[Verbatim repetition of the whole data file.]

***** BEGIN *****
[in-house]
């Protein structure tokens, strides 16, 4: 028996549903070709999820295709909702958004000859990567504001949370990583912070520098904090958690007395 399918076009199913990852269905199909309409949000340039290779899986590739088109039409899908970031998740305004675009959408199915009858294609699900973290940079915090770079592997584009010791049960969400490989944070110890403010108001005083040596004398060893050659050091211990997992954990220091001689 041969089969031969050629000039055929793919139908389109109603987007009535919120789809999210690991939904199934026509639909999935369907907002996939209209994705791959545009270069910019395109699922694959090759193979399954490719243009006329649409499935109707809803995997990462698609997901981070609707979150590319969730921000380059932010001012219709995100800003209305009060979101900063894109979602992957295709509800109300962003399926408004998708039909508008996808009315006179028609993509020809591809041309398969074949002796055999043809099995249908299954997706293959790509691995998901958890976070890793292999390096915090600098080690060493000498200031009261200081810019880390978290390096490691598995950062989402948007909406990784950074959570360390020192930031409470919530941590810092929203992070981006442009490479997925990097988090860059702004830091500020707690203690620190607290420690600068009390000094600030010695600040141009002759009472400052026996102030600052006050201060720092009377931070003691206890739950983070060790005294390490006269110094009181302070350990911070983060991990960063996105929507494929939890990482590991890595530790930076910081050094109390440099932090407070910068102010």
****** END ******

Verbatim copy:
[in-house]
């Protein structure tokens, strides 16, 4: 028996549903070709999820295709909702958004000859990567504001949370990583912070520098904090958690007395 399918076009199913990852269905199909309409949000340039290779899986590739088109039409899908970031998740305004675009959408199915009858294609699900973290940079915090770079592997584009010791049960969400490989944070110890403010108001005083040596004398060893050659050091211990997992954990220091001689 041969089969031969050629000039055929793919139908389109109603987007009535919120789809999210690991939904199934026509639909999935369907907002996939209209994705791959545009270069910019395109699922694959090759193979399954490719243009006329649409499935109707809803995997990462698609997901981070609707979150590319969730921000380059932010001012219709995100800003209305009060979101900063894109979602992957295709509800109300962003399926408004998708039909508008996808009315006179028609993509020809591809041309398969074949002796055999043809099995249908299954997706293959790509691995998901958890976070890793292999390096915090600098080690060493000498200031009261200081810019880390978290390096490691598995950062989402948007909406990784950074959570360390020192930031409470919530941590810092929203992070981006442009490479997925990097988090860059702004830091500020707690203690620190607290420690600068009390000094600030010695600040141009002759009472400052026996102030600052006050201060720092009377931070003691206890739950983070060790005294390490006269110094009181302070350990911070983060991990960063996105929507494929939890990482590991890595530790930076910081050094109390440099932090407070910068102010």